Dear Friends and Neighbors,
The regular session of the Legislature adjourned last Friday, two days earlier than the scheduled 105-days. It's not that the Legislature finished its work. It's that the majority party essentially gave up after not reaching an agreement on an operating budget and a capital construction budget.
Solving the budget crisis
My House Republican colleagues and I were ready from the beginning of this session on Jan. 10 to roll up our sleeves and get to work toward solving a $5 billion budget deficit. We came up with a responsible budget plan that would have funded education first, provided for public safety, and protected our state's most vulnerable population. You can read about our budget plan here.
Unfortunately, our plan was set aside by majority Democrats in the House Ways and Means Committee who voted on their own budget proposal, which contained such gimmicks as leasing out the state's liquor warehouse and distribution system to a private vendor for 20 years in return for a $300 million upfront payment. The trouble with that plan is the state would lose as much as $1.3 billion over the term of the lease. (Read this story from Washington Ledge.)
Democrats don't even support their own budget
The other problem is that House Democrats had trouble coming up with a budget-reduction plan that 50 of their own members would support. As one reporter noted, “When you wait until the last three weeks of a legislative session to get the ball rolling on the biggest bill of the session, you're asking for trouble.”
Procrastination on the part of the Democrats and the lack of leadership within their party has pushed the Legislature into a special session, which began this past Tuesday.
Here's what the Tri-City Herald said in today's newspaper: “The Legislature, with Democrats in control of both houses, and the governor's office also in Democratic hands, has known at least since November that the state budget was in crisis. Yet all dithered through a 105-day session, putting off until now any meaningful attempt to resolve the staggering problem. The special session is the Democrats to own. They have the power. They have the votes. They have the leadership positions in the House and Senate. They had the agenda, and they just let the regular session slip away. The questions and the consequences of their answers are no less easy to find now than they would have been if the legislators had done their job in the first place, during the regular session.”
So like you, I am very frustrated the Legislature is in overtime at a cost to taxpayers of between $7,000 to $16,000 a day.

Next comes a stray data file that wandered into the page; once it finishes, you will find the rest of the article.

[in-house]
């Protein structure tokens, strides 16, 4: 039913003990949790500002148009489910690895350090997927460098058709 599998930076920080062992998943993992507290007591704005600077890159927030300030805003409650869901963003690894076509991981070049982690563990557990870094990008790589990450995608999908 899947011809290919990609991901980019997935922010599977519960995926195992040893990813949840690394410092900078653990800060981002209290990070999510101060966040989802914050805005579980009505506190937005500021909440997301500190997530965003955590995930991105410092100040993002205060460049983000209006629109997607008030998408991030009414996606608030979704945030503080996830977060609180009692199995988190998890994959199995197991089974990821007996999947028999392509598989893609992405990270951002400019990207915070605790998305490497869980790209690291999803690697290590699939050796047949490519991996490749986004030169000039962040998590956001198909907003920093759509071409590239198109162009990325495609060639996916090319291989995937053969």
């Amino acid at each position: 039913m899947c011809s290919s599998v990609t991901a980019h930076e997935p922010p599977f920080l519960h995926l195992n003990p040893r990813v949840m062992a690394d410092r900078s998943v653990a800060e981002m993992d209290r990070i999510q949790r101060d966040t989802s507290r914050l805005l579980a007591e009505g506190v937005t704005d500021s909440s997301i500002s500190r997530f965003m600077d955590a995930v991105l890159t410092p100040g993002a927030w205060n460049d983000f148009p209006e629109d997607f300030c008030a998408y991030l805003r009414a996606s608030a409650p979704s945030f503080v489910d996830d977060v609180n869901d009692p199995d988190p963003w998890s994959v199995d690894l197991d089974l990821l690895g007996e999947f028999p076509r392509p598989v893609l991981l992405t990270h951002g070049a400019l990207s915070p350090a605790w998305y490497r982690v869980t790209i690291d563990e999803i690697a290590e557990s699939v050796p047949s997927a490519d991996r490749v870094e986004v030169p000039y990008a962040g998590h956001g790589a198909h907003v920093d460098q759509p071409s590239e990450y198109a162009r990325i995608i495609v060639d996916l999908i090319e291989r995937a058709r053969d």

30 days and beyond?
To save money, the House has gone into a “rolling session,” which means only budget negotiators are staying at the Capitol while the remainder of House members have been sent home. Senators have remained at the Capitol. House members have been called back to session for Monday to vote on some bills, but there's no budget to vote on. Some have suggested an agreement may not emerge until close to the 30-day limit of the special session. Others believe it could be even later. As the Everett Herald reported today, “Noting the pace and the chasm between the House and Senate on budget issues, one influential senator and one veteran lobbyist offered the same startling prediction – a second special session is looking likely.” I sure hope not!
We need to finish up business as citizens expected during the regular session!
Diversions, including medical marijuana legislation, fill the regular session
While my main goal of the session was to fix our state's budget mess, some lawmakers were dealing with other issues that I felt distracted from the budget debate. One of those was a bill that would expand medical marijuana dispensaries in Washington. A couple of weeks ago, I sent an opinion editorial to our local newspapers outlining my concerns on this issue. I've included that article below.
Today, the governor partially vetoed the bill, saying it could put state employees at risk of federal prosecution since possession of marijuana is still a federal crime. So I'm glad she has recognized problems contained within Senate Bill 5073, the medical marijuana legislation. Still, I'm disappointed she left provisions in the bill that would allow patients to grow their own marijuana, especially since growing operations could be located anywhere – even next to a school.
District offices now open again
Please note that I have re-opened my offices in both Walla Walla and Pasco. Here is the contact information:
26 East Main, Suite 205
Walla Walla, WA 99362
Phone: (509) 526-6284
2815 St. Andrews Loop, Suite C
Pasco, WA 99301
Thank you for allowing me the honor to serve you. Please contact my offices any time you have questions or comments about state government.
Medical marijuana expansion puts state on slippery slope for legal, social problems
By Rep. Terry Nealey
(Sent to local newspapers on April 15, 2011)
An Associated Press story recently reported how the federal government would respond if Washington expands medical marijuana dispensaries: “The U.S. attorney for Eastern Washington has warned landlords they could face forfeiture of their properties if they rent to medical marijuana shops.” The story noted federal law prohibits marijuana use, quoting U.S. Attorney Michael Ormsby as saying, “We intend to use the full extent of our legal remedies to enforce the law.”